Science Can Be Oh-So Sweet! Science Experiments Using Candy

Science Experiments Using Candy

Science Experiments Using Candy

We’re not-so-gradually coming up on Halloween, and that means that kids have something really important on their minds…CANDY!  I love the idea of teachers combining lessons with kids’ interests…and most of them are pretty darn interested in candy.  Imagine putting that enthusiasm to work during a science lesson!

That’s exactly what you can do with the web site  Sure, you can do the old school baking-soda-and-vinegar volcano, which is still cool, but it’s not going to be nearly as tasty as candy experiments.  There are at least a dozen different experiments outlined on their site, and they all look like activities kids would love to do.  They provide a cool jumping-off point for all kinds of science lessons.

Mixing Candy and Science

For example, kids will find it interesting to learn that when you taste something sour, it’s the result of your body detecting acid in the food you’re eating.  To find out which candies include acid, you dissolve them in warm water before adding baking soda.  If the water bubbles, the candy is acidic.  This can be even more fun if students get to taste the candy beforehand to make predictions about whether or not the water will bubble.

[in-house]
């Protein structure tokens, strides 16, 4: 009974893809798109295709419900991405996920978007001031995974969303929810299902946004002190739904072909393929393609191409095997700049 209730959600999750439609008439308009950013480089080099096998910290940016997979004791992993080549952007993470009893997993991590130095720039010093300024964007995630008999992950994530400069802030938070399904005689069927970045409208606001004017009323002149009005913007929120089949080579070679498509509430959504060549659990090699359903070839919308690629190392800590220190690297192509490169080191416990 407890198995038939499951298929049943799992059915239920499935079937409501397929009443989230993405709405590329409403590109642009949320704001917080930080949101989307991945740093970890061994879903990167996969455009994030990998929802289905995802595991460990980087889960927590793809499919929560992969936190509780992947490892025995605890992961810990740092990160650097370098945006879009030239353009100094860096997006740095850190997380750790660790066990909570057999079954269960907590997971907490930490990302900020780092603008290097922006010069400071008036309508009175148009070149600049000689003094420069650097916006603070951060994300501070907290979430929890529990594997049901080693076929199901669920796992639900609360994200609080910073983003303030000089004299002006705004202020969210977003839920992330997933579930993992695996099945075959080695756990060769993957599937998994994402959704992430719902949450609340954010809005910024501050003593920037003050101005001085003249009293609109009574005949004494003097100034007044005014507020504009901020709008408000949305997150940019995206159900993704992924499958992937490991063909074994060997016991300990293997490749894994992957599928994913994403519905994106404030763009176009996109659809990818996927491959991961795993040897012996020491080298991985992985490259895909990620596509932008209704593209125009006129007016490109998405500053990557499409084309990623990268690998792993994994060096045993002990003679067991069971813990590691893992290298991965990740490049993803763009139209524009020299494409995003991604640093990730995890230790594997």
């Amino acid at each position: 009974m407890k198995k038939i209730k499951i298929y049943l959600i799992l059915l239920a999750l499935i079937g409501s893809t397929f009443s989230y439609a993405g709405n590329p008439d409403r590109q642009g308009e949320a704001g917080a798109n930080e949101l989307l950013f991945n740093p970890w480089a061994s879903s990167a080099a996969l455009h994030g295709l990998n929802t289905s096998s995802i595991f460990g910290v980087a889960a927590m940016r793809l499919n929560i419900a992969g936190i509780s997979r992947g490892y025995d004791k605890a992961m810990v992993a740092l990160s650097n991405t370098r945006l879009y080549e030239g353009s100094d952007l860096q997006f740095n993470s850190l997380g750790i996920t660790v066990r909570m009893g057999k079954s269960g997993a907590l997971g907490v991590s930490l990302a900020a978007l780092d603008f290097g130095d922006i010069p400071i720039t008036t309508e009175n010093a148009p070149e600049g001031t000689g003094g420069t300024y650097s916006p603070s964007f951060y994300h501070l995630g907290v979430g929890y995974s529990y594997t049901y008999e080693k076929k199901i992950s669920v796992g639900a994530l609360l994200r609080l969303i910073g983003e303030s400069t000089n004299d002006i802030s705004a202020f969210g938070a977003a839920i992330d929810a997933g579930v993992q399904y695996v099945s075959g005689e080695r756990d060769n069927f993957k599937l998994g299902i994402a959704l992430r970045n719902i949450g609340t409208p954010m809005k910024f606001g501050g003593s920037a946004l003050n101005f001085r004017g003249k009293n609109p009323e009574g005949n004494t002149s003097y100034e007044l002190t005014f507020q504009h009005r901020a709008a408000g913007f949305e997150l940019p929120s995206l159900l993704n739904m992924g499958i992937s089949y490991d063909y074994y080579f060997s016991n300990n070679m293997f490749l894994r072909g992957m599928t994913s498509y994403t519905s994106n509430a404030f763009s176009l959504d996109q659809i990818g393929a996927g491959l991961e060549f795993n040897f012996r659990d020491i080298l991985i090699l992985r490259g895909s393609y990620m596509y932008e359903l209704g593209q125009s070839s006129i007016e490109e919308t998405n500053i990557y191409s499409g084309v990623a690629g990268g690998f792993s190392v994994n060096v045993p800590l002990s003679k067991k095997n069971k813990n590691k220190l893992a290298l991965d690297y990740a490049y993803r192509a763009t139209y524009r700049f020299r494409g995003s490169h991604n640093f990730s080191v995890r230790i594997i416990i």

Seriously, what kid is not going to remember this science lesson forever?!

Other Experiments to Try

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There are some other fun sweet science experiments to consider, too:

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About the author

Lorna Doone Brewer is a freelance writer, also known as the Queen Bee. She lives in the beautiful Inland Northwest with three spirited daughters and a wildly outnumbered husband.

View all articles by Lorna Doone Brewer


  1. Loralee

    Glad you liked the website! We do have lots of fun experiments for kids. You can also set the kids free and watch what ideas they come up with, whether it’s building things, throwing everything into a bowl of water to see what happens, or playing with the colors. Just tell them “the candy’s not for eating, it’s for experiments,” and a lot of kids will follow your guidelines.

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